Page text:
Line(s) of the Day #ToAutumn #Yeats

John-Keats pic

Where are the songs of Spring? Ay, where are they?
Think not of them, thou hast thy music too –
While barred clouds bloom the soft-dying day,
And touch the stubble-plains with rosy hue

From the last stanza of To Autumn by the beloved English romantic poet John Keats (1795 – 1821). Despite his hugely untimely death at aged 25, Keats is still considered one of the greatest ever poets. You can my other favourite lines from his Ode to a Nightingale poem here.

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Gr8at: Osterley Park

The weather may be pretty erratic at the moment today in London but it wasn’t so long ago that it was gorgeous sunshine. When I went to see the Jurassic Kingdom exhibition I saw the wonderful trees, gorgeous Middle Lake and wide-open space within Osterley Park, so just had to take some photographs to share with you.

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Line(s) of the Day #Stopping by Woods on a Snowy Evening

Stopping by Woods on a Snowy Evening

The woods are lovely, dark and deep,   
But I have promises to keep,   
And miles to go before I sleep,   

And miles to go before I sleep.

The closing lines of the poem Stopping by Woods on a Snowy Evening (1922) by the much loved poet Robert Frost. Written in an iambic tetrameter, it is Frost’s most famous poem, after The Road Not Taken. My thanks to the supremely talented Tosha Michelle for reminding me.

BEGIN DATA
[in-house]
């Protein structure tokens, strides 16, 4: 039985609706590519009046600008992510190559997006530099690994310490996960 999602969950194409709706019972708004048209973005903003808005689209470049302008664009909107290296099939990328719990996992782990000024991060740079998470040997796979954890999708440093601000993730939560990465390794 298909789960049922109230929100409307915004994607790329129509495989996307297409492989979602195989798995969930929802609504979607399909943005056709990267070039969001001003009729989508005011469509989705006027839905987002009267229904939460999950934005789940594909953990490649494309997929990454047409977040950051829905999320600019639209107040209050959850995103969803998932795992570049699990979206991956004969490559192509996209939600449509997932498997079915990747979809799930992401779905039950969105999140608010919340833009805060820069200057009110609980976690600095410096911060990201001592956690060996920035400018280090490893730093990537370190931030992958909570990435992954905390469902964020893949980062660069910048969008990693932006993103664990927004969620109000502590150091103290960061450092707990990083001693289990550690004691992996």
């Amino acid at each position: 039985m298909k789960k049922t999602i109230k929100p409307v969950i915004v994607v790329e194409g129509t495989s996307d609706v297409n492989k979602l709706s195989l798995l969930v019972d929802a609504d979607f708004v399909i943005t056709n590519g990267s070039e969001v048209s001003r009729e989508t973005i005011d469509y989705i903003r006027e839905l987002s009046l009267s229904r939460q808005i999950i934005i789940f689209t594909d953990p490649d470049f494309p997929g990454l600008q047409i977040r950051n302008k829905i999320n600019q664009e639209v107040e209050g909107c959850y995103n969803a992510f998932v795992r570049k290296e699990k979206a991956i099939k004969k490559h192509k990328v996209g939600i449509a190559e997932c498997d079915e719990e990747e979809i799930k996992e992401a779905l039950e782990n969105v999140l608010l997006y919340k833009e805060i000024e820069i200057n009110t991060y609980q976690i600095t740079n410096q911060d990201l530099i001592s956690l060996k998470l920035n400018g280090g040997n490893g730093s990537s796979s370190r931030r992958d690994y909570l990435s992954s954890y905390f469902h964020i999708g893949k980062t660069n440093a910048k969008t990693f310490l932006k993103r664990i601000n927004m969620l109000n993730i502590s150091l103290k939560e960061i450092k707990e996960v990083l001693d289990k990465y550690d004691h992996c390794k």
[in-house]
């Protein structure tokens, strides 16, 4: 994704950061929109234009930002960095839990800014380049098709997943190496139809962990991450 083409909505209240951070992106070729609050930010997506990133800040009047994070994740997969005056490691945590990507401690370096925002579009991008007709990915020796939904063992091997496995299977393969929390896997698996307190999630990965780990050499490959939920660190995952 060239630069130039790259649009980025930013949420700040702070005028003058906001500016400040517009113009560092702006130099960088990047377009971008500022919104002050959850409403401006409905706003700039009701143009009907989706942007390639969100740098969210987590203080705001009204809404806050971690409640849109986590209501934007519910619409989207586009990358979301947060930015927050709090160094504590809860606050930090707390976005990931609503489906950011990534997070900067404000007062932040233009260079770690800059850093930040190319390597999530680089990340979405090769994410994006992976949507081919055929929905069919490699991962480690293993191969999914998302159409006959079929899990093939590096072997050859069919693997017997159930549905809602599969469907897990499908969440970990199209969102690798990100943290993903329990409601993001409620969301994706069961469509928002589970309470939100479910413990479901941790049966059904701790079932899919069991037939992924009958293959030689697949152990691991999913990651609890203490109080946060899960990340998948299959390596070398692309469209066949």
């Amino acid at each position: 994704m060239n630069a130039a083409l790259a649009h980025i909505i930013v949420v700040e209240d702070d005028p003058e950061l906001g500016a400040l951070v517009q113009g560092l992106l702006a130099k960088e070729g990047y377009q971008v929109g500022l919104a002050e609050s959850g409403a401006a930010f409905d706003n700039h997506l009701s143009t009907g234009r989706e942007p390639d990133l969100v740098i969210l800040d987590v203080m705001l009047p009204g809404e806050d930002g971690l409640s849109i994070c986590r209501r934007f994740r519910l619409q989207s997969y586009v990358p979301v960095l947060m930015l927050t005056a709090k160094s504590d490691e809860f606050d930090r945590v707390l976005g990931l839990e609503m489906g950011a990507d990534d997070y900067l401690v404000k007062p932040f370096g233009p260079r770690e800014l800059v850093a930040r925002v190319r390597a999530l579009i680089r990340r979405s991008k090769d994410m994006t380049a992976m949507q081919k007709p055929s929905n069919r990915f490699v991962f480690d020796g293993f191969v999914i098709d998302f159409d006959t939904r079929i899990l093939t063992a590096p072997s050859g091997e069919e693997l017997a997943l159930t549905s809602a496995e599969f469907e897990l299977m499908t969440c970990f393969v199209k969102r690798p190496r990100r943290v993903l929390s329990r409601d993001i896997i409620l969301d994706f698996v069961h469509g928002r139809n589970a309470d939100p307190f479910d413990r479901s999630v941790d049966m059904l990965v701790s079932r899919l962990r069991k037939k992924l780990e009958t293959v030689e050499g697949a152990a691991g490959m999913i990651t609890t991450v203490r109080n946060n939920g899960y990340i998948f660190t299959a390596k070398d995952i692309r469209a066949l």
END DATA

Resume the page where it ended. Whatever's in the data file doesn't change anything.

Gr8at: Autumn Mist Photographs

I don’t normally post two Gr8ats concurrently, but I saw a article on the BBC website that really caught my eye. BBC Autumnwatch asked the public to send in their photographs of Autumn Mist and they put them on their website here. The eight photographs below are my favourite. Is there one that stands out to you? Is Autumn the season you like most?

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Creative: The Hand of Nature

The cold, transparent, frozen, hand of Winter
with its heavy, shivering, fingers
and sharp yet fragile claws,
touches all it can see,
covering three season’s worth of nature
with its web of glass,
and the haunting words it uses
confirms its work has been done.

Spring’s hand gently yet forcefully
pushes Winter aside
with its leafy green, smooth, steady fingers,
and removes all of Winter’s trace
with a few brief touches
that have been rehearsed for so long,
concluding with a lovely melody
that it sings quietly with perfect rhythm.

Summer’s decorated, dextrous, talented hand
joyfully arrives,
waving goodbye to spring,
while at the same time
summoning the rest of the animal kingdom,
who are attracted,
by the infinite shades of yellow,
and the hypnotically enchanting
wordless song sung with such happiness.

Autumn’s hand gives a quiet signal
to the ever rejoicing Summer,
before the ever different creatures
are warned
by the warm, comforting, auburn
cloak more than hand,
through repeated murmers,
that those heavy, shivering fingers
are not far away.